At only $9.99 plus $5.95 shipping and handling (within the US, I assume), this bottle is a super deal for the money. As a rough estimate, if I calculate $1 per plastic bottle of water and consider that I have consumed at least 1 bottle a day for the past two months (this is a really conservative estimate), then I would have spent at least $60 for bottled water in that time. If I’d paid the retail price for the Eco Canteen, the bottle would have paid for itself with what I’d saved in 15 days. And every day that I use it instead of buying bottled water (which I won’t do anyway), I continue to save money.
There’s an optional, free, insulated tote you can get for your water bottle from the website. Lindsay uses hers on occasion to keep water cool during class. I haven’t used mine yet, but will definitely use it during the summer to keep the bottle from sweating. Be aware, though, that the “free” tote costs an extra $4.95 for shipping and handling. You can also choose to purchase a “kids size bottle” — which looks like it might fit in a child’s lunchbox — at $8.95 plus shipping. It also has a zippered tote available, for the additional shipping charge.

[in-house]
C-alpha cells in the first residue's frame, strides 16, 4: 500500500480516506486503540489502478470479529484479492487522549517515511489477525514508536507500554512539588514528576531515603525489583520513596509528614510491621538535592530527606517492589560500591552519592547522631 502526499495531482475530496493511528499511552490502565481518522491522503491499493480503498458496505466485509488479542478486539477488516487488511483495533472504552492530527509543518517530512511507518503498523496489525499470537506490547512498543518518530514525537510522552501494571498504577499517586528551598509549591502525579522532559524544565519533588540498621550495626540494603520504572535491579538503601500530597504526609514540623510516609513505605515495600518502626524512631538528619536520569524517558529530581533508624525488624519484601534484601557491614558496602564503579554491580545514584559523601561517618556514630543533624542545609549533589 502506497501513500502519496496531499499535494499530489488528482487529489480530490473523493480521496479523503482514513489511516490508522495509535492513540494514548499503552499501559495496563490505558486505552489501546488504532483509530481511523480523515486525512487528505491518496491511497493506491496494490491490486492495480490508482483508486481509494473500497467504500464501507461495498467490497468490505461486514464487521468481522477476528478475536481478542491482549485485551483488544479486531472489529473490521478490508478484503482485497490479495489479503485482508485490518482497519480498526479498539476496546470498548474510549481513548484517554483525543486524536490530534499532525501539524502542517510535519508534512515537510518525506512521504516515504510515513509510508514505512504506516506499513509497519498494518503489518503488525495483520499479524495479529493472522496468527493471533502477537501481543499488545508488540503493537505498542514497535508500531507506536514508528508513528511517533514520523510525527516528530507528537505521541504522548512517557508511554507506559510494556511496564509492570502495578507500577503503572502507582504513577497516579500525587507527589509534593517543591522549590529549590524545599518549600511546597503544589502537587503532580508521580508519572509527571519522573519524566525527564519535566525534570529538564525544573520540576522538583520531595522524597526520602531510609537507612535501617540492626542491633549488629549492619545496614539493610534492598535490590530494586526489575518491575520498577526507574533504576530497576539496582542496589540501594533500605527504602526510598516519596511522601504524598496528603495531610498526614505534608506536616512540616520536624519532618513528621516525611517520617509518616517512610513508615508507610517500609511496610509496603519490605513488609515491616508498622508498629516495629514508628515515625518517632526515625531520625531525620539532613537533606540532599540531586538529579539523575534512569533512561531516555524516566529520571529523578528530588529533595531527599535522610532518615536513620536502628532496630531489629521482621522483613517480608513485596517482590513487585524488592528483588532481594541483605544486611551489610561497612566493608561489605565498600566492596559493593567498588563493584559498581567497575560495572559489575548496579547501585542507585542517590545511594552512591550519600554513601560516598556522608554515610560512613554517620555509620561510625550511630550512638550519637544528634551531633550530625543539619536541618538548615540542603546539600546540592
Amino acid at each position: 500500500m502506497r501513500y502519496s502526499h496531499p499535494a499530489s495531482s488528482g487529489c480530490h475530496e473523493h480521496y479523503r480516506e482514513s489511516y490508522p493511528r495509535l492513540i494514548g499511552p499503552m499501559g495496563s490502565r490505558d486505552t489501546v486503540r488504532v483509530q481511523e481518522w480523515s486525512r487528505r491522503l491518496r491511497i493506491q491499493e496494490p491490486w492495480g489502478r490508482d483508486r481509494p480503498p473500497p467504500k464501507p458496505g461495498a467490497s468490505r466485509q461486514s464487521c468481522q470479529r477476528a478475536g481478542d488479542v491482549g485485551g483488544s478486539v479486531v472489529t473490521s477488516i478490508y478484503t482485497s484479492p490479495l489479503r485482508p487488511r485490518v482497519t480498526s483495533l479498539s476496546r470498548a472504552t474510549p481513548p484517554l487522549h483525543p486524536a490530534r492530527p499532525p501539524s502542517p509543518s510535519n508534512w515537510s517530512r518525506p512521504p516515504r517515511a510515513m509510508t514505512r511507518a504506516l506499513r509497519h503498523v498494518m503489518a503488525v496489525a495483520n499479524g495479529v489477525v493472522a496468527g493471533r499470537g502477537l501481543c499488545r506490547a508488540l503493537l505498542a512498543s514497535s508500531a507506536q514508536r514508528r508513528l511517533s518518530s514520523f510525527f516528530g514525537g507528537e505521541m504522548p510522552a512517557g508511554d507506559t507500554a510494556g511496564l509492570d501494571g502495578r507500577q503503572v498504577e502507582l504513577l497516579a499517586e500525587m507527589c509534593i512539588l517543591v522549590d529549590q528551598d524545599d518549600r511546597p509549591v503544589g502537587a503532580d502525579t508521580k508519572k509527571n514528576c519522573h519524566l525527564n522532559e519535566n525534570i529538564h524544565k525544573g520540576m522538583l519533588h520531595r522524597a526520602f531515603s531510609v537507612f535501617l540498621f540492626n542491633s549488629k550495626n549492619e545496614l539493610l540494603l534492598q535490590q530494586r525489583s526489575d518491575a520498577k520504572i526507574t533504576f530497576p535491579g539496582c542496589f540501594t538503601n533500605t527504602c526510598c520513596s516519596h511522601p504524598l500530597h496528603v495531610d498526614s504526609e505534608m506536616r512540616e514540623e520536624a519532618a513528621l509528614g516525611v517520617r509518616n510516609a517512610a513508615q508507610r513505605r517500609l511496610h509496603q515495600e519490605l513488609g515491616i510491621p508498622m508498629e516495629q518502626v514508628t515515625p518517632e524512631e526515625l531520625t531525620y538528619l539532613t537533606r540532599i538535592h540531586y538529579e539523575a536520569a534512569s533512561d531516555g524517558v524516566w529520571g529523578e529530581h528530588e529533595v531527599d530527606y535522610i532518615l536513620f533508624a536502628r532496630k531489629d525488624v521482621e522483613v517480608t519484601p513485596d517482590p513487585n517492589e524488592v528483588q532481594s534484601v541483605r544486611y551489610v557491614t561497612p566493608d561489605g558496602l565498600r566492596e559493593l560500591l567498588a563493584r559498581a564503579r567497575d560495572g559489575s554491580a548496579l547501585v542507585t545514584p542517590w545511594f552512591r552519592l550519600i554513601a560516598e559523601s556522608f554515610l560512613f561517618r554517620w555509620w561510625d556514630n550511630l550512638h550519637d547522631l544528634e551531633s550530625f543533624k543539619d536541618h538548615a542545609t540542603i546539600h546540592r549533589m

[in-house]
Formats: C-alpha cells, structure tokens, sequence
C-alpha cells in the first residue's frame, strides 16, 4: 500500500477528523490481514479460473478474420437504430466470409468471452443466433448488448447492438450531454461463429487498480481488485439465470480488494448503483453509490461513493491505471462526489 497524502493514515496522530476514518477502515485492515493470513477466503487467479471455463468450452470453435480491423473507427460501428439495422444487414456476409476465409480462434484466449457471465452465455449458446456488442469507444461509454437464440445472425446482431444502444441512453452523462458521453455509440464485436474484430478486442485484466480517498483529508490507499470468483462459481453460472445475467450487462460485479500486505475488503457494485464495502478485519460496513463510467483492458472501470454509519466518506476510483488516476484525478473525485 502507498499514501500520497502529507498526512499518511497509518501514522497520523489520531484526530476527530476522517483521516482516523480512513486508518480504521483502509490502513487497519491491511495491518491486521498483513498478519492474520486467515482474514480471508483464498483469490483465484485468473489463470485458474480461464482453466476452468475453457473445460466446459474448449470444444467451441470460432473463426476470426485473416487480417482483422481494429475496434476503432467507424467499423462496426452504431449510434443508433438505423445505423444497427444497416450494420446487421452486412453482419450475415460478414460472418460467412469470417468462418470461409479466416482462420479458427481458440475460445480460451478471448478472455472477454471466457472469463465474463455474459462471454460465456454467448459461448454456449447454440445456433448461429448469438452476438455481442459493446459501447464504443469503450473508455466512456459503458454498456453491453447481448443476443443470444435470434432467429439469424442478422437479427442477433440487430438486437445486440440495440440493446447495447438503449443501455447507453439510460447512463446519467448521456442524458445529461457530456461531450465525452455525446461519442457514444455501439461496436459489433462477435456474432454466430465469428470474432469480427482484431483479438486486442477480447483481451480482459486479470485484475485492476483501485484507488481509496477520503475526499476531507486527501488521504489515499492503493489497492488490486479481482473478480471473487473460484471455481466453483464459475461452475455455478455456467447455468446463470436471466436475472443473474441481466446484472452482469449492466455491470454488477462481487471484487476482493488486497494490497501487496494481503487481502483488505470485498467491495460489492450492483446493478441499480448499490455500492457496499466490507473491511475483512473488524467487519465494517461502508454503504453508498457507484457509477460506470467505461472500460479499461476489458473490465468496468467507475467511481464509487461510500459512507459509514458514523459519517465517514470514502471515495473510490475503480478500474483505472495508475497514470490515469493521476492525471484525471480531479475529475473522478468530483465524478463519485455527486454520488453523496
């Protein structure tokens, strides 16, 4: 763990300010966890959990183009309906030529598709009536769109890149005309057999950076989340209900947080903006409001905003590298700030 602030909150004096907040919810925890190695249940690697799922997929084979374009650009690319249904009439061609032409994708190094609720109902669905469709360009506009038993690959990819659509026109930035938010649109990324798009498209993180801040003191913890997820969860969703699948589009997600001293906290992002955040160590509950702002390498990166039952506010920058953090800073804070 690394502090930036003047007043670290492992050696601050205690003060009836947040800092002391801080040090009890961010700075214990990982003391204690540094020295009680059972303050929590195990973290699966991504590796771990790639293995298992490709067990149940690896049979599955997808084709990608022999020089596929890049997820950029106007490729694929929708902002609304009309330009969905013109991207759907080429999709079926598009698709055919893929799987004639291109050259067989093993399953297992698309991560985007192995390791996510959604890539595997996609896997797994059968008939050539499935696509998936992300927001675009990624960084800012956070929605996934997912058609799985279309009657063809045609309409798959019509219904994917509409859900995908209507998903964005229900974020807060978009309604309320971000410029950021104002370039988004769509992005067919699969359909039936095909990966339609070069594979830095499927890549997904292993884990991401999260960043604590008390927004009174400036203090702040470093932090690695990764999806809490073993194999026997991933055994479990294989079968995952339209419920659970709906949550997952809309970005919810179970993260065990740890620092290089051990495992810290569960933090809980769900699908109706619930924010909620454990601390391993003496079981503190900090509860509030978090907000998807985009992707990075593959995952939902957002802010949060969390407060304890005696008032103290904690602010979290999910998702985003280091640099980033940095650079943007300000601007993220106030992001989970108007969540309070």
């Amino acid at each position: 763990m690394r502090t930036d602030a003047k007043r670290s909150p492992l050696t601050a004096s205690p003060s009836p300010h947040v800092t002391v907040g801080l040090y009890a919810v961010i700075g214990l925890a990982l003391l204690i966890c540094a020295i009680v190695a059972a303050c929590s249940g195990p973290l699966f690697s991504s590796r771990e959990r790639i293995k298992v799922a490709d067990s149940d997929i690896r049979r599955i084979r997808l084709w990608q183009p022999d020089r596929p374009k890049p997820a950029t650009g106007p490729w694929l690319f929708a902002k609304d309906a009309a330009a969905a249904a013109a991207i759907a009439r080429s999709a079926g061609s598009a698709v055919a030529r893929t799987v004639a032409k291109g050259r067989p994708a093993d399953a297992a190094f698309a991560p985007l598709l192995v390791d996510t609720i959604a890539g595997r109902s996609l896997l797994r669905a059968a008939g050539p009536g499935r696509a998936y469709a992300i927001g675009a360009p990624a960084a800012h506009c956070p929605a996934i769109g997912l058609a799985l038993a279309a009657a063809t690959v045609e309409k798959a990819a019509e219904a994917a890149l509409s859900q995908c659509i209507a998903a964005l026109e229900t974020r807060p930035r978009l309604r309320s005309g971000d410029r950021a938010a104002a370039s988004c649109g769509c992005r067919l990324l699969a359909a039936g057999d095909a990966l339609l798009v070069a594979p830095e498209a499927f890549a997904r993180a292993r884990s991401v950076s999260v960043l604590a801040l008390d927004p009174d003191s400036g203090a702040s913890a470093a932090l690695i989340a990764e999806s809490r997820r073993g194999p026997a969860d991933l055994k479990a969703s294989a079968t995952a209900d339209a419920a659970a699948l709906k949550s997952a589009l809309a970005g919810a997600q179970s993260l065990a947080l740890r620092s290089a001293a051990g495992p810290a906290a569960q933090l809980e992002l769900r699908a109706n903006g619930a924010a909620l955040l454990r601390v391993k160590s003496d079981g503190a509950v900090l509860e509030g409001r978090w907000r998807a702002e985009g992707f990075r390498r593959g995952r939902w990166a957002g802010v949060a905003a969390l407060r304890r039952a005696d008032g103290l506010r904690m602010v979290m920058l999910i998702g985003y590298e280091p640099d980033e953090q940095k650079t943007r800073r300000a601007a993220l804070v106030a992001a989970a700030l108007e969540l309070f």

While my exposure to metal water bottles is admittedly limited (this is the only one I have used), the Eco Canteen is a great bargain for the cost. I’ve used mine day and night for more than two months, and I’ll keep using it for years to come. It’s another small step in the direction of sustainability and green living. Do I recommend the Eco Canteen? You bet.
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March 18, 2009 by Julia Wasson
Filed under Blog, Bottle Bill, California, Connecticut, Delaware, Environment, Florida, Front Page, Garbage, Government, Green Living, Hawaii, Iowa, Landfill, Laws, Litter, Maine, Maryland, Massachusetts, Michigan, Natural Resources, New Jersey, New Mexico, New York, Oregon, Recycling, Slideshow, Tennessee, West Virginia
When bottled water first appeared on product shelves, I initially thought it was a waste of money. I held off for a long time. Eventually, like many of you, I saw the relatively small investment as a fair exchange for the convenience of portability. It was an attractive lure. I bit. And I bought. And bought. And bought.